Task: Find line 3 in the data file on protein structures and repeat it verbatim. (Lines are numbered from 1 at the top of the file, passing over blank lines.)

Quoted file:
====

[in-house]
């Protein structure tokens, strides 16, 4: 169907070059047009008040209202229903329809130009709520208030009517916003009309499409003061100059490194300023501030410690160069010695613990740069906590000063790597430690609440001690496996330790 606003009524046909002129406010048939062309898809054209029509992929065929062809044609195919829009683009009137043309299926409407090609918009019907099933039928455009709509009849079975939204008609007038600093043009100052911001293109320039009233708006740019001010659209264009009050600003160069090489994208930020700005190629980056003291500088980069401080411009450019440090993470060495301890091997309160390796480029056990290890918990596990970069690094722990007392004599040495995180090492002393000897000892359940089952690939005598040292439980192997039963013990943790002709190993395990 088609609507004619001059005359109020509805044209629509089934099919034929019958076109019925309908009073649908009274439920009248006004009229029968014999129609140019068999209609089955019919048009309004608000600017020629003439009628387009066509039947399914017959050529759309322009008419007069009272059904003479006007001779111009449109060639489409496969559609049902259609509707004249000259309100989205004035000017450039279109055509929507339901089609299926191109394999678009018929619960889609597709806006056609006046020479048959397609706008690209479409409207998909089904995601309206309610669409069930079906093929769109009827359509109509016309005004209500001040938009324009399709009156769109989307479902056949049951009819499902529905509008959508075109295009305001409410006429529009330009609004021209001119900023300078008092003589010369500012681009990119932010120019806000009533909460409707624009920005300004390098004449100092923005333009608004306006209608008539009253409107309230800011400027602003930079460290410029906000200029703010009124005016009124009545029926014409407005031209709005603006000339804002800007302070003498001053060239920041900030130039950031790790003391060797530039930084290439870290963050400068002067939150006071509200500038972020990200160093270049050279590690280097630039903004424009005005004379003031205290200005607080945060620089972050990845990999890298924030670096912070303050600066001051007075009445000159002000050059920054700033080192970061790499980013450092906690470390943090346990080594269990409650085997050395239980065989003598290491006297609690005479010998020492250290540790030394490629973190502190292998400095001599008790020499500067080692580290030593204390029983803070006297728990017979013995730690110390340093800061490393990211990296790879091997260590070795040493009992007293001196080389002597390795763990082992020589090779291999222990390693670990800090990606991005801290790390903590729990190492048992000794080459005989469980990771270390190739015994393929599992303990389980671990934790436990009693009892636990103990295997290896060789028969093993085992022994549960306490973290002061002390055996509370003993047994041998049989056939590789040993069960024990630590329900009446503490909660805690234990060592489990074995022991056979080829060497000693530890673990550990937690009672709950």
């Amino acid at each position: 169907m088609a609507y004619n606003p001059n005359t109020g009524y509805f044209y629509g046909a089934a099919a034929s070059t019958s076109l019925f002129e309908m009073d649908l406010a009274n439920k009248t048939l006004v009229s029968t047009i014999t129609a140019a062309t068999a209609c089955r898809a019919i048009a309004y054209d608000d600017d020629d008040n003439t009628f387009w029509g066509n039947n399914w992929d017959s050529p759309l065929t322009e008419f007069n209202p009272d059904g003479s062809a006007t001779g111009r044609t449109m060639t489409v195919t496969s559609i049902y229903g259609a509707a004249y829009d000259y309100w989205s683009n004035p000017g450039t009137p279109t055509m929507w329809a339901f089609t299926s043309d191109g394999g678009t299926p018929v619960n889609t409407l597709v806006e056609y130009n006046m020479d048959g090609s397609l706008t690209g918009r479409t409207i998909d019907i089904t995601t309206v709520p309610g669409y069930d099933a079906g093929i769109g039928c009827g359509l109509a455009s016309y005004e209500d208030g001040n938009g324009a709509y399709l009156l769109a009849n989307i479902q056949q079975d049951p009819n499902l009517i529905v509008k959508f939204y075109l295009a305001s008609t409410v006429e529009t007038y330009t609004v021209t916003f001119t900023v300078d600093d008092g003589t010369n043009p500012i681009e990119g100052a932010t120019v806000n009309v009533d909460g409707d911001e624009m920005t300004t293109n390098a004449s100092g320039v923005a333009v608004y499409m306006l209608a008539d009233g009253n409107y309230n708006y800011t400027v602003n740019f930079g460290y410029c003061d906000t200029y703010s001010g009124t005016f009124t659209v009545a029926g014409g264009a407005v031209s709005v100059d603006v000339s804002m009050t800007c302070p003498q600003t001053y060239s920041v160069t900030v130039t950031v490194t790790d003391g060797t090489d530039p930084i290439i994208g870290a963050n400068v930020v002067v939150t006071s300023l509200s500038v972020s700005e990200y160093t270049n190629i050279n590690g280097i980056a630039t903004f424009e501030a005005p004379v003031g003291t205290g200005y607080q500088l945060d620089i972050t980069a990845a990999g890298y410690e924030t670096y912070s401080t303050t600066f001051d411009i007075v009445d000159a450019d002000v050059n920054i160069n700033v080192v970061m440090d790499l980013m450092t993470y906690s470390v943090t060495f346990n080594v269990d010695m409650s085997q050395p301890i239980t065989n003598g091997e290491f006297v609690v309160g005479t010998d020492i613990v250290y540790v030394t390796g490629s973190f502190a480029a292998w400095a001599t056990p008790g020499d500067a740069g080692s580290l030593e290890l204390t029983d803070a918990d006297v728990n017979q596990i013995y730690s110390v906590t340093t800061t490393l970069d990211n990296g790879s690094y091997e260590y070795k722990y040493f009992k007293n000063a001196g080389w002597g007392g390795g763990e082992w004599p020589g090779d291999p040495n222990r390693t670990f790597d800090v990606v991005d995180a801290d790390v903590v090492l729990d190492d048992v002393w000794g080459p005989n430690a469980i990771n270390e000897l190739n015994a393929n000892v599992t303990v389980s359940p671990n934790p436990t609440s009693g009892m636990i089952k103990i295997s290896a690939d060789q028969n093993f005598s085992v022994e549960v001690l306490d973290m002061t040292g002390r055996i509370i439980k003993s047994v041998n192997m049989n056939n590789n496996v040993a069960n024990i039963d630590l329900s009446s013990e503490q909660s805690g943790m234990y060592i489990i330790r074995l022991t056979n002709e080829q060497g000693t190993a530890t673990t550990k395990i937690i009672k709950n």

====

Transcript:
């Amino acid at each position: 169907m088609a609507y004619n606003p001059n005359t109020g009524y509805f044209y629509g046909a089934a099919a034929s070059t019958s076109l019925f002129e309908m009073d649908l406010a009274n439920k009248t048939l006004v009229s029968t047009i014999t129609a140019a062309t068999a209609c089955r898809a019919i048009a309004y054209d608000d600017d020629d008040n003439t009628f387009w029509g066509n039947n399914w992929d017959s050529p759309l065929t322009e008419f007069n209202p009272d059904g003479s062809a006007t001779g111009r044609t449109m060639t489409v195919t496969s559609i049902y229903g259609a509707a004249y829009d000259y309100w989205s683009n004035p000017g450039t009137p279109t055509m929507w329809a339901f089609t299926s043309d191109g394999g678009t299926p018929v619960n889609t409407l597709v806006e056609y130009n006046m020479d048959g090609s397609l706008t690209g918009r479409t409207i998909d019907i089904t995601t309206v709520p309610g669409y069930d099933a079906g093929i769109g039928c009827g359509l109509a455009s016309y005004e209500d208030g001040n938009g324009a709509y399709l009156l769109a009849n989307i479902q056949q079975d049951p009819n499902l009517i529905v509008k959508f939204y075109l295009a305001s008609t409410v006429e529009t007038y330009t609004v021209t916003f001119t900023v300078d600093d008092g003589t010369n043009p500012i681009e990119g100052a932010t120019v806000n009309v009533d909460g409707d911001e624009m920005t300004t293109n390098a004449s100092g320039v923005a333009v608004y499409m306006l209608a008539d009233g009253n409107y309230n708006y800011t400027v602003n740019f930079g460290y410029c003061d906000t200029y703010s001010g009124t005016f009124t659209v009545a029926g014409g264009a407005v031209s709005v100059d603006v000339s804002m009050t800007c302070p003498q600003t001053y060239s920041v160069t900030v130039t950031v490194t790790d003391g060797t090489d530039p930084i290439i994208g870290a963050n400068v930020v002067v939150t006071s300023l509200s500038v972020s700005e990200y160093t270049n190629i050279n590690g280097i980056a630039t903004f424009e501030a005005p004379v003031g003291t205290g200005y607080q500088l945060d620089i972050t980069a990845a990999g890298y410690e924030t670096y912070s401080t303050t600066f001051d411009i007075v009445d000159a450019d002000v050059n920054i160069n700033v080192v970061m440090d790499l980013m450092t993470y906690s470390v943090t060495f346990n080594v269990d010695m409650s085997q050395p301890i239980t065989n003598g091997e290491f006297v609690v309160g005479t010998d020492i613990v250290y540790v030394t390796g490629s973190f502190a480029a292998w400095a001599t056990p008790g020499d500067a740069g080692s580290l030593e290890l204390t029983d803070a918990d006297v728990n017979q596990i013995y730690s110390v906590t340093t800061t490393l970069d990211n990296g790879s690094y091997e260590y070795k722990y040493f009992k007293n000063a001196g080389w002597g007392g390795g763990e082992w004599p020589g090779d291999p040495n222990r390693t670990f790597d800090v990606v991005d995180a801290d790390v903590v090492l729990d190492d048992v002393w000794g080459p005989n430690a469980i990771n270390e000897l190739n015994a393929n000892v599992t303990v389980s359940p671990n934790p436990t609440s009693g009892m636990i089952k103990i295997s290896a690939d060789q028969n093993f005598s085992v022994e549960v001690l306490d973290m002061t040292g002390r055996i509370i439980k003993s047994v041998n192997m049989n056939n590789n496996v040993a069960n024990i039963d630590l329900s009446s013990e503490q909660s805690g943790m234990y060592i489990i330790r074995l022991t056979n002709e080829q060497g000693t190993a530890t673990t550990k395990i937690i009672k709950n």